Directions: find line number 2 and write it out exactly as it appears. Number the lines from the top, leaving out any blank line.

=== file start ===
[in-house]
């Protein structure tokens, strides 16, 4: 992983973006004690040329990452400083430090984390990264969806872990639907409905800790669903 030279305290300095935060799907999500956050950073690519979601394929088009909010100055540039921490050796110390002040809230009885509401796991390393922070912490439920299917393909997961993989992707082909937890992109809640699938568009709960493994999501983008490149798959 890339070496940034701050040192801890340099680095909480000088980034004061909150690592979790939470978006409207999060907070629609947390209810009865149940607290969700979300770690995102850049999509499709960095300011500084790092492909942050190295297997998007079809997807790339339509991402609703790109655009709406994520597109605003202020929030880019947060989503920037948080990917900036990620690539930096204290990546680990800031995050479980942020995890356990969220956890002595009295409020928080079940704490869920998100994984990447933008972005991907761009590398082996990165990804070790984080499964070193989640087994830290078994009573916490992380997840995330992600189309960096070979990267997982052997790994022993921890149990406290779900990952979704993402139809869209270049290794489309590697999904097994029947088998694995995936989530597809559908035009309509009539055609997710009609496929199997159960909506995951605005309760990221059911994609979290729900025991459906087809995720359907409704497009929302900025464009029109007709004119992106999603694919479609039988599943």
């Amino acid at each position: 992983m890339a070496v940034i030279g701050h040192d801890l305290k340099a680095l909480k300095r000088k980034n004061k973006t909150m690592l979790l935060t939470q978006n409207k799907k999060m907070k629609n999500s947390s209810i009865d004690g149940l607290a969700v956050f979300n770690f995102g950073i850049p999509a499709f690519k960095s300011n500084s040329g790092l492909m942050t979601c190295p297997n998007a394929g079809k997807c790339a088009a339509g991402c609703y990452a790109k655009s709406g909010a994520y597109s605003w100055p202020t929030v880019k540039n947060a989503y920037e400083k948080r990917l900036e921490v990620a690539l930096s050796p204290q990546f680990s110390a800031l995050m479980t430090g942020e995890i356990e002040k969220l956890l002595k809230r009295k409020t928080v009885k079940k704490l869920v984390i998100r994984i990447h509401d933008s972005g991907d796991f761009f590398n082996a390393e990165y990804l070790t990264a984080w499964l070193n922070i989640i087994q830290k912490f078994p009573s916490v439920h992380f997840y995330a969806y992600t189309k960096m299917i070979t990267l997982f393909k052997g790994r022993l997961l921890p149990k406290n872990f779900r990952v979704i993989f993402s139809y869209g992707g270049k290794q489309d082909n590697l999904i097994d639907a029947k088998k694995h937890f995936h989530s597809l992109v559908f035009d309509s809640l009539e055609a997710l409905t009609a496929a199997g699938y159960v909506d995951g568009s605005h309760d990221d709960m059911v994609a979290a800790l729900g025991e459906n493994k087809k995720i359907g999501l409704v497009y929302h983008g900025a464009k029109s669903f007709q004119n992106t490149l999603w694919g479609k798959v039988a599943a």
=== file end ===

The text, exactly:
């Protein structure tokens, strides 16, 4: 992983973006004690040329990452400083430090984390990264969806872990639907409905800790669903 030279305290300095935060799907999500956050950073690519979601394929088009909010100055540039921490050796110390002040809230009885509401796991390393922070912490439920299917393909997961993989992707082909937890992109809640699938568009709960493994999501983008490149798959 890339070496940034701050040192801890340099680095909480000088980034004061909150690592979790939470978006409207999060907070629609947390209810009865149940607290969700979300770690995102850049999509499709960095300011500084790092492909942050190295297997998007079809997807790339339509991402609703790109655009709406994520597109605003202020929030880019947060989503920037948080990917900036990620690539930096204290990546680990800031995050479980942020995890356990969220956890002595009295409020928080079940704490869920998100994984990447933008972005991907761009590398082996990165990804070790984080499964070193989640087994830290078994009573916490992380997840995330992600189309960096070979990267997982052997790994022993921890149990406290779900990952979704993402139809869209270049290794489309590697999904097994029947088998694995995936989530597809559908035009309509009539055609997710009609496929199997159960909506995951605005309760990221059911994609979290729900025991459906087809995720359907409704497009929302900025464009029109007709004119992106999603694919479609039988599943």